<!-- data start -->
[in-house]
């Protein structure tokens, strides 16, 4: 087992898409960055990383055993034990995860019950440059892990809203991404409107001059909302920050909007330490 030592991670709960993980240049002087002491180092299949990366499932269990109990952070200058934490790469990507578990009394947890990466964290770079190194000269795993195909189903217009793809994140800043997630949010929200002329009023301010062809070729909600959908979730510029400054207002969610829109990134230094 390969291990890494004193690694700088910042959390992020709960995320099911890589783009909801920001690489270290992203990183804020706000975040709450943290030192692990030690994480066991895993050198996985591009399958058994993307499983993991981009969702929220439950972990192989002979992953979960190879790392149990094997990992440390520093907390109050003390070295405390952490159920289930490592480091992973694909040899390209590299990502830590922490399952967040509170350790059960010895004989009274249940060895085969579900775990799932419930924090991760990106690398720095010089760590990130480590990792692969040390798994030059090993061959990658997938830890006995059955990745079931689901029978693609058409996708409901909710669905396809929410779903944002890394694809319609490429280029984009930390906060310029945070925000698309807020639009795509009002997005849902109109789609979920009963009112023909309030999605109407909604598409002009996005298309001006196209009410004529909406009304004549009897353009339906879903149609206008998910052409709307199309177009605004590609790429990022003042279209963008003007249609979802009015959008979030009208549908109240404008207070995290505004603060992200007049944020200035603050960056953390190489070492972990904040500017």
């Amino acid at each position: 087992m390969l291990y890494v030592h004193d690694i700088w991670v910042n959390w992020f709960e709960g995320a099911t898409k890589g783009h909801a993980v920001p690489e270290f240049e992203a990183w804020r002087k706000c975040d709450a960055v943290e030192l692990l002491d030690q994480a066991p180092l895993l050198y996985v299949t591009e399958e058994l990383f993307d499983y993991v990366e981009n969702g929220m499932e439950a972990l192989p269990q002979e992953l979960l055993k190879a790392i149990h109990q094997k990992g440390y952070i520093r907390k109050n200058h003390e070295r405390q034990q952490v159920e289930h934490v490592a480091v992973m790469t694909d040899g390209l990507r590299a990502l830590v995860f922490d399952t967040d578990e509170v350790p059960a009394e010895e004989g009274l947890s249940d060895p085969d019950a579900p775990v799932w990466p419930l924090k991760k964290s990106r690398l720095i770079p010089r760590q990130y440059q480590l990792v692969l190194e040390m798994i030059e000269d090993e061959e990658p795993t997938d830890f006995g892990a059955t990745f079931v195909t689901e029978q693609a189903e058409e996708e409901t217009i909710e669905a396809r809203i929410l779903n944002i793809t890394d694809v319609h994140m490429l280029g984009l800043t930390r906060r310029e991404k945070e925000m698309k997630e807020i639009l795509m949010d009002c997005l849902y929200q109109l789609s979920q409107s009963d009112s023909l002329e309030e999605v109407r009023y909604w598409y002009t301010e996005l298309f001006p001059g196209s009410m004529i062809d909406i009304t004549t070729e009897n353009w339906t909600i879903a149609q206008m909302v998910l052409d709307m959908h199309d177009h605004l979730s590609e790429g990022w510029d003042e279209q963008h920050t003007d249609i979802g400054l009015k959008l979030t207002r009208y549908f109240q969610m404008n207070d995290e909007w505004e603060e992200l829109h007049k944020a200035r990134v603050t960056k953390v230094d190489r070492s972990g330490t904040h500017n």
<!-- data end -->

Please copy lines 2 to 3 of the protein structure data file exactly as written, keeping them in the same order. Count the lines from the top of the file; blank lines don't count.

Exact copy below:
């Protein structure tokens, strides 16, 4: 087992898409960055990383055993034990995860019950440059892990809203991404409107001059909302920050909007330490 030592991670709960993980240049002087002491180092299949990366499932269990109990952070200058934490790469990507578990009394947890990466964290770079190194000269795993195909189903217009793809994140800043997630949010929200002329009023301010062809070729909600959908979730510029400054207002969610829109990134230094 390969291990890494004193690694700088910042959390992020709960995320099911890589783009909801920001690489270290992203990183804020706000975040709450943290030192692990030690994480066991895993050198996985591009399958058994993307499983993991981009969702929220439950972990192989002979992953979960190879790392149990094997990992440390520093907390109050003390070295405390952490159920289930490592480091992973694909040899390209590299990502830590922490399952967040509170350790059960010895004989009274249940060895085969579900775990799932419930924090991760990106690398720095010089760590990130480590990792692969040390798994030059090993061959990658997938830890006995059955990745079931689901029978693609058409996708409901909710669905396809929410779903944002890394694809319609490429280029984009930390906060310029945070925000698309807020639009795509009002997005849902109109789609979920009963009112023909309030999605109407909604598409002009996005298309001006196209009410004529909406009304004549009897353009339906879903149609206008998910052409709307199309177009605004590609790429990022003042279209963008003007249609979802009015959008979030009208549908109240404008207070995290505004603060992200007049944020200035603050960056953390190489070492972990904040500017």
């Amino acid at each position: 087992m390969l291990y890494v030592h004193d690694i700088w991670v910042n959390w992020f709960e709960g995320a099911t898409k890589g783009h909801a993980v920001p690489e270290f240049e992203a990183w804020r002087k706000c975040d709450a960055v943290e030192l692990l002491d030690q994480a066991p180092l895993l050198y996985v299949t591009e399958e058994l990383f993307d499983y993991v990366e981009n969702g929220m499932e439950a972990l192989p269990q002979e992953l979960l055993k190879a790392i149990h109990q094997k990992g440390y952070i520093r907390k109050n200058h003390e070295r405390q034990q952490v159920e289930h934490v490592a480091v992973m790469t694909d040899g390209l990507r590299a990502l830590v995860f922490d399952t967040d578990e509170v350790p059960a009394e010895e004989g009274l947890s249940d060895p085969d019950a579900p775990v799932w990466p419930l924090k991760k964290s990106r690398l720095i770079p010089r760590q990130y440059q480590l990792v692969l190194e040390m798994i030059e000269d090993e061959e990658p795993t997938d830890f006995g892990a059955t990745f079931v195909t689901e029978q693609a189903e058409e996708e409901t217009i909710e669905a396809r809203i929410l779903n944002i793809t890394d694809v319609h994140m490429l280029g984009l800043t930390r906060r310029e991404k945070e925000m698309k997630e807020i639009l795509m949010d009002c997005l849902y929200q109109l789609s979920q409107s009963d009112s023909l002329e309030e999605v109407r009023y909604w598409y002009t301010e996005l298309f001006p001059g196209s009410m004529i062809d909406i009304t004549t070729e009897n353009w339906t909600i879903a149609q206008m909302v998910l052409d709307m959908h199309d177009h605004l979730s590609e790429g990022w510029d003042e279209q963008h920050t003007d249609i979802g400054l009015k959008l979030t207002r009208y549908f109240q969610m404008n207070d995290e909007w505004e603060e992200l829109h007049k944020a200035r990134v603050t960056k953390v230094d190489r070492s972990g330490t904040h500017n």